Just another day in Bucharest, in the year 2006, in summer. My friend, an architect, who accompanies me on my visit to a “bedroom suburb”, feels shivers down his spine. Maybe it is because he doesn’t like “the poetry of concrete”. Or maybe he has a problem with the abundance of small parking boxes and their bedraggled look. But the most probable reason for his impatience is the fact that these places full of Romanian quality architecture (the best the 60s to 80s had to give) remind him of what most Europeans call “sensitive” / “hot”, that is dangerous, neighborhoods. Ten years ago it was difficult to find the so-called “sensitive” neighborhoods. There were, indeed, Ferentari (see Ferentari: Bits And Pieces by Dana Bălan), Pantelimon, Salajan and other places where guys were rapping behind the blocks, but those places were not comparable with the violence and conflict known for dozens of years in Western Europe. And what would be the reason? Maybe one of the “beneficial” results of the evil done in the glory days of communism was the social and cultural mixture, an element that was so desperately searched and studied by European architects and city planners. Well, in Romania this was done, and the West was proven that “it is possible”. The ones who were systematizing day-to-day life accomplished this at a time when others would build remote/ broken/ cut/ forbidden/ grungy neighborhoods. They are made of concrete, that’s true, they were designed badly, they are decaying, but they are ours. We all used to live (and yes, we have to use the past tense) in them, because it was the only place where we could live. Because that’s where we had been brought from our farmyards, from our domestic animals, or that’s where we had been thrown from our middle-class apartments, abhorred by the new social order. After the (R)evolution the state of affairs remained the same, not for any other reason but the fact that there was no place else to move in. We would all experience freedom from equal positions. After the years of transition (that, some say, aren’t over yet), a very important moment in the history of Romanian accommodation arises. It’s the time for big investments in urban accommodations. The outskirts, especially the ones in the north, explode under the burden of tons of houses spit out by several construction companies/ investors/ (sometimes even) architects. The sad thing about it is the fact that nobody takes issues like infrastructure, density, not to mention architecture, into consideration. The so-called ghettos for the rich arise in the north of the city, ignoring every regulation or common sense. Every morning the privileged crawl to the city on saturated roads, thinking happily about their 300 square meter houses, five bathrooms, no sewage, with neighbors three meters away, according to regulations. And then comes the second great moment (one that we had anxiously been waiting for): people understand that they have to build densely and (above all) as close to the city as possible, in “urban” situations. Perfect, we thought, because that meant that we would finally have quality architecture, innovations in the living typologies, urban renovation, well-thought insertions, in short: a higher living standard in this city. Well, it didn’t happen like this. Awful planning, floor plans that were drawn up worse than in the 80s, projects of tens of thousands of square meters finished in two days by just one person pressured by investors, disastrous construction sites, awfully organized, where only the builders who didn’t migrate to Spain and Italy remained to work. All this is happening in Romania, especially in Bucharest. Hundreds of projects are announced, yet only a handful are about to be finished/ get started. And still , in writing, they are already sold at prices that defy reality, sometimes competing with other European capitals, superior when it comes to living standards. But let us go back to our apartment buildings. People are starting to have alternatives, they are moving around. Either in the bad-taste villa in Pipera or in the very high and beautifully colored block from the brochure, or in another neighborhood, behind concrete as well, but more central. And the result of these movements is still imperceptible. But it will show soon. Paradoxically, the real estate market is also guilty of somewhat delaying the gentrification of the city: the prices are so high, even in the neighborhoods of the 70s, that we are far from leaving them behind completely. No matter how bad the lack of transportation, utilities, any other kind of infrastructure may be, the prices remain just as high, after a logic that is typical to Bucharest. But there are some neighborhoods in which one shouldn’t walk at night (in some of them, not even at daylight) if one doesn’t live in the area and doesn’t know it. And the number of these neighborhoods is growing. Thus, neighborhoods with the same type of apartment buildings (the famous “P + 4” ones, i.e. ground floor + 4 storeys, with 2 or 3 rooms, no elevator, 4 flats on the floor) can be found both in the Tineretului/ Timpuri Noi area and in blue-collar Berceni. Tineretului is a high class neighborhood and I am not exaggerating, since the prices have skyrocketed to absurd levels. You can find the same apartment building two metro stations further, in Berceni. But here the areas have become bad (although they are still not comparable with the “European model”). We have the same condo, the same apartments, the same interior arrangements, and yet there is a huge difference in price and context. The future is pretty easy to predict: slowly but surely, some neighborhoods will become extremely... “unpleasant” and others, in spite of their “sensitive” look mentioned in the beginning of the article, will become more and more desirable. The most relevant case for this phenomenon is the neighborhood of Vitan. Once the first shopping mall (a social phenomenon of great success with the Romanian public) arose in the area, the prices rose ten times. The population changed but the places remained identical, while the latest intervention only added up to the desolation of the neighborhood. The paradox of Bucharest can thus be found even in its ghettos. Not even these are as they should be. But it seems that immigration will solve this problem as well, just as it solved it in the West. The huge lack of jobs in certain fields, the permeability of the borders, the level of corruption and the state of affairs in Romania in general will encourage this unmanageable phenomenon. Adding Romanian society to the equation, which doesn’t exactly have a high degree of tolerance, we obtain a result that sociologists might appreciate, since they would have plenty of work to do in the future. At the other end of the scale, Bucharest was much more successful: the movement is complete; the ghetto of the rich is perfectly implemented and works at high speed. This “model” that exists everywhere in Europe has outclassed the one of the poor. You can find it at its best in the northern part of the city. Secluded areas, fences, fists shown to you by bodyguards, posters reminding you that you are walking on private ground, fences again, cameras and angry looks behind grey window shields. Anyone who has ever been to Baneasa, Pipera or the north of the city has experienced this feeling. The feeling that one is not welcomed, that the place belongs to THEM. A situation identical to the one from “da hood”. The death par excellence of the public space and the extinction of the city as a collective place, its turning into a collection of individual spaces. What is interesting about the comparison between these new neighborhoods and any other part of the city is, that among the people living in the city, there still are some who wish they had a normal city, while the ones from the outskirts have abandoned it a long time ago.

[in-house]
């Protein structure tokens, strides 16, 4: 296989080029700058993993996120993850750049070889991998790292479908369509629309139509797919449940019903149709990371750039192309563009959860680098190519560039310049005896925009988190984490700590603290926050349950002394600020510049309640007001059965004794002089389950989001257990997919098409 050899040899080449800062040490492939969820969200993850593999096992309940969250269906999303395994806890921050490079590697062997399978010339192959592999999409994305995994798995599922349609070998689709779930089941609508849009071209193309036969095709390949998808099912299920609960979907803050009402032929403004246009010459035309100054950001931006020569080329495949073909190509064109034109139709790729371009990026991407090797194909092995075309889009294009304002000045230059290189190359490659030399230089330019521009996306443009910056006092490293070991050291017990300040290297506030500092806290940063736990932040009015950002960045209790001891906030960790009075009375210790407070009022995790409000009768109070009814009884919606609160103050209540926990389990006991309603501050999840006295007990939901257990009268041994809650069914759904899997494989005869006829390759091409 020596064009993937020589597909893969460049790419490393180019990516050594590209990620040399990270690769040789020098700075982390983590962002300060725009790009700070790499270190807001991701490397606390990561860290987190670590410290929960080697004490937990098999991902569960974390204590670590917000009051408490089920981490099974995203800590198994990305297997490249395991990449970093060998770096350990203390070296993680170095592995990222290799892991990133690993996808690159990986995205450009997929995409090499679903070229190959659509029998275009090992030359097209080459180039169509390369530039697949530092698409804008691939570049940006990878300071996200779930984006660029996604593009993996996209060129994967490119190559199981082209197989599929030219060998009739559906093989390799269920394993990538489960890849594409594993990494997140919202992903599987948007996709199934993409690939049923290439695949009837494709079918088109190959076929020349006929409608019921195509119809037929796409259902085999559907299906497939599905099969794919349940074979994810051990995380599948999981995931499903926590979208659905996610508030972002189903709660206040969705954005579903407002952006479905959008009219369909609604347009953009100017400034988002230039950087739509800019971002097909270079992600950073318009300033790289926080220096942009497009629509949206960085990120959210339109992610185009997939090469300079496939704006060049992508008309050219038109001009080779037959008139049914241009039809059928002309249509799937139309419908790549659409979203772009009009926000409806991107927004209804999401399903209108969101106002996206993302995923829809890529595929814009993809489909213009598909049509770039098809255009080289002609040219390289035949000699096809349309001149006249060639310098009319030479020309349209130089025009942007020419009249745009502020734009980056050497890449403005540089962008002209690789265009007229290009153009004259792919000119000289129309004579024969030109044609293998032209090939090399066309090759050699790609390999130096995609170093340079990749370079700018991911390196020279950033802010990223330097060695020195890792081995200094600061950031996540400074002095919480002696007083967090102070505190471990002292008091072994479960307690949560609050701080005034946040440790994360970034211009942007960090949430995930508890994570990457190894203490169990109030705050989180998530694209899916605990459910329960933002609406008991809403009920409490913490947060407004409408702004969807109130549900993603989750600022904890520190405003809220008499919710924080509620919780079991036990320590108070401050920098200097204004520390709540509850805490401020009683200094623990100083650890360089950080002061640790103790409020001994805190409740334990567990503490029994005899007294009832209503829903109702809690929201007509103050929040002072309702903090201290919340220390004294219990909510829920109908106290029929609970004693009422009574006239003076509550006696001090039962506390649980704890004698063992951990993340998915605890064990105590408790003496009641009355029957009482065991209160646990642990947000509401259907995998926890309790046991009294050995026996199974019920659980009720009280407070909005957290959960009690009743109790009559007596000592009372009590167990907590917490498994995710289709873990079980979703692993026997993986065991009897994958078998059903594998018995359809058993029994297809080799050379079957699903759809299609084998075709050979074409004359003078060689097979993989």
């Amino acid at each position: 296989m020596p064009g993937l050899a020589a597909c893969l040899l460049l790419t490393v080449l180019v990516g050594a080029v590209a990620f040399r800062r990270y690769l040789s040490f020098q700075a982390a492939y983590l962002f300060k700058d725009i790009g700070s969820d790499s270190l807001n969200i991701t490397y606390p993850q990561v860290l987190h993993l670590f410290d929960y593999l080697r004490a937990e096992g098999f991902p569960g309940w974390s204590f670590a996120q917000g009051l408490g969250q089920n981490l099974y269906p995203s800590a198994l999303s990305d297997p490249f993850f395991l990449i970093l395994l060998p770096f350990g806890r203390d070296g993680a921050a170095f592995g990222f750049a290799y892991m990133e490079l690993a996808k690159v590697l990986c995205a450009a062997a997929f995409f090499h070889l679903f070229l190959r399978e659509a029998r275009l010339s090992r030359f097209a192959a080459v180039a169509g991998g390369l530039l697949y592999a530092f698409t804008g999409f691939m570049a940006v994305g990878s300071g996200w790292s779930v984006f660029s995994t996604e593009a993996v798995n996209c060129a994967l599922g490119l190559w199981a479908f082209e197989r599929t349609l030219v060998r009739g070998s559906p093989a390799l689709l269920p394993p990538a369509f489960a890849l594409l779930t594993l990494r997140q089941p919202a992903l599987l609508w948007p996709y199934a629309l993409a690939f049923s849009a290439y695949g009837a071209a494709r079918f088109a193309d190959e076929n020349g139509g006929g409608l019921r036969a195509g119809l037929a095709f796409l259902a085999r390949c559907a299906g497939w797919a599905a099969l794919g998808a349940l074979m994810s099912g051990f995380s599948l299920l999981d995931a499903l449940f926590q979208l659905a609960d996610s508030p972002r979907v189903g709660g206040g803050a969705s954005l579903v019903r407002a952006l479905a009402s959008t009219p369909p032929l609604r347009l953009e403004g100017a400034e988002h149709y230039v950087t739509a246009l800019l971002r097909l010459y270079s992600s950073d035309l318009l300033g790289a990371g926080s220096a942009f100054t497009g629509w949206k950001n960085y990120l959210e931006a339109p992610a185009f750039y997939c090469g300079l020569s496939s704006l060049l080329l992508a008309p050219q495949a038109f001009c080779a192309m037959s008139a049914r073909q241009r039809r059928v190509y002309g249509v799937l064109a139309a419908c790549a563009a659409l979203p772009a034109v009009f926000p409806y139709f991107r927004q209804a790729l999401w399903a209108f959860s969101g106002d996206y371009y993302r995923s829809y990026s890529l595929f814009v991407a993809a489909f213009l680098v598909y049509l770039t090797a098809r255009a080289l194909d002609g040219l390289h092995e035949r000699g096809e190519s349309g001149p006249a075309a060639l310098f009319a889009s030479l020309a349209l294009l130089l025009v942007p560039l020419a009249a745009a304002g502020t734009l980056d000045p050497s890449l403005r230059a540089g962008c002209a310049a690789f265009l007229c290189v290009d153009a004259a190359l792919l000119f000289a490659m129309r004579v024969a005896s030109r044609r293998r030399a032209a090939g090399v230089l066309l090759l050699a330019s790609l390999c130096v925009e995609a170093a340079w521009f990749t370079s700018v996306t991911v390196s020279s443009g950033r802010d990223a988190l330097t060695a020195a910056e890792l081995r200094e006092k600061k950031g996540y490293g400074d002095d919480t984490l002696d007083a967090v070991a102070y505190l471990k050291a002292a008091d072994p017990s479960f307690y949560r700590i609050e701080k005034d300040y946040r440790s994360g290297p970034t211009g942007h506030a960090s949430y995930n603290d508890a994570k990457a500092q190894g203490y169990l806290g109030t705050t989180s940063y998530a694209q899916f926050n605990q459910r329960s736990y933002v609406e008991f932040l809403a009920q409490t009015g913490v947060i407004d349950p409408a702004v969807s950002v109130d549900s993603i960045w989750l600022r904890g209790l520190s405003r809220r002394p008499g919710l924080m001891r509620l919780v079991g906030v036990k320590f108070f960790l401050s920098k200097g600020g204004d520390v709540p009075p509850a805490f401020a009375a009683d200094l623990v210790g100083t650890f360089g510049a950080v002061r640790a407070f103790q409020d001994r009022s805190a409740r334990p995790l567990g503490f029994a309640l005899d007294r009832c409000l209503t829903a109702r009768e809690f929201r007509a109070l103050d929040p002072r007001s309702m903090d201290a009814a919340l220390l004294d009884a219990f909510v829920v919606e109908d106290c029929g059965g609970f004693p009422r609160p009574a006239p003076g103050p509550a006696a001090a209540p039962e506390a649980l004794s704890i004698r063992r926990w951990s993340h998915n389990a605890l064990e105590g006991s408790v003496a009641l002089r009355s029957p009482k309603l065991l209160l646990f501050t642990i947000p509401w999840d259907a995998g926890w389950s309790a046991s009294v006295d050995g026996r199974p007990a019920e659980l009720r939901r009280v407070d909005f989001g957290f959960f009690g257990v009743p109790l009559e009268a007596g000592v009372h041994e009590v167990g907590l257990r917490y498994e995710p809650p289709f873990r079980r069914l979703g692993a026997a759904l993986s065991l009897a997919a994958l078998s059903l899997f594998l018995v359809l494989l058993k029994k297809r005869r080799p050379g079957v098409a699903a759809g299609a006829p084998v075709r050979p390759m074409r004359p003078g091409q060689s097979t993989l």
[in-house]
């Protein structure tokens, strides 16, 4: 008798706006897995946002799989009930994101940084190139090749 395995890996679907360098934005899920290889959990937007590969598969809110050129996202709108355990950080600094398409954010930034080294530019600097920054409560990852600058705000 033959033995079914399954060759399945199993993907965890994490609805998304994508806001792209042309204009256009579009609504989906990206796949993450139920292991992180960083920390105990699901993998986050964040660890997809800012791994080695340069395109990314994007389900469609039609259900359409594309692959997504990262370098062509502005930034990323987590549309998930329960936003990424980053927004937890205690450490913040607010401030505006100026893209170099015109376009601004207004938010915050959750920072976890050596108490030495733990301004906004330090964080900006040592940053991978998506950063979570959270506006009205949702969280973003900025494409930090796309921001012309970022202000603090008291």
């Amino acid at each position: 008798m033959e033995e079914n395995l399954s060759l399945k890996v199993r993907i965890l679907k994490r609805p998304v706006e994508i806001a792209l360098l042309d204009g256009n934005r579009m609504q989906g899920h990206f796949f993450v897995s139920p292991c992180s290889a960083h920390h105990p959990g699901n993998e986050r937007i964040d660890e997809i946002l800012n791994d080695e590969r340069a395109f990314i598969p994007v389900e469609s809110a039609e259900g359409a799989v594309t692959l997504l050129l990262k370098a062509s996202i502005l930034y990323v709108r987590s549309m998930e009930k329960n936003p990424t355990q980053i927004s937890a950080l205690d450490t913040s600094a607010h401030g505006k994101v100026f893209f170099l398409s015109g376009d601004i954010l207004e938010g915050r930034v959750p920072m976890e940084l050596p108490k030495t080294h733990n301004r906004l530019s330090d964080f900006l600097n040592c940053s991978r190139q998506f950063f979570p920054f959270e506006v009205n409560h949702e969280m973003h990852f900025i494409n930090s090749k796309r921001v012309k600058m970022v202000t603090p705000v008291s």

Let’s take a random Bucharest apartment, never mind the area, kind of accommodation and year of construction. Let us suppose that the owners are diligent people, have a bit of good taste and, as a key element, can afford to maintain their apartment. The result would probably be a fancy and fair surrounding. But if you asked the owner how he/ she felt in his/ her own home, he/ she would say it was perfect except for one thing: the fact that it was located in Bucharest. The fact that most inhabitants are unhappy about living in this city is not a secret. But what is more obvious is the fact that most of them do not care about the city that they live in. Once we get out of the ideal apartment we live in, we encounter problems. Where the private space ends and the so-called “common” space begins, a huge barrier arises. A barrier called “I don’t care”. After the year 1989, the word “common” was given extremely negative connotations by Romanians. Of course, there are others who like to blame this on the Latin-Balkan spirit. But they all agree that the city would be cleaner if the next door neighbor swept the floor from time to time. While throwing their freshly used napkins on the floor, people tend to forget that they are the ones who are paying those who are cleaning the streets. And it is them again, who are voting the “changes” every 4 years. Just as those who have left the city, many of them are more concerned with criticizing than with improving their relationship with it. As long as the apartment makes up most of the city and the state of the buildings depends on those who are inhabiting them (a meaning that the word co-property contains), the only chance of the city is for the people of Bucharest to realize the problems and to act accordingly. Since we don’t want to end the article in a pessimistic key, we can only hope that the civic organizations, whose number is growing, will manage to change something. Or that Romanians, who are tempted more and more to work abroad, will bring back at least a bit of what they will have seen there. But we know that, whatever we do, there will be parts of the city that will remain inaccessible to some of us, as part of a common scheme of any European urban settlement. Paris 2008 Translated by Iunia Martin

by Ştefan Tuchilă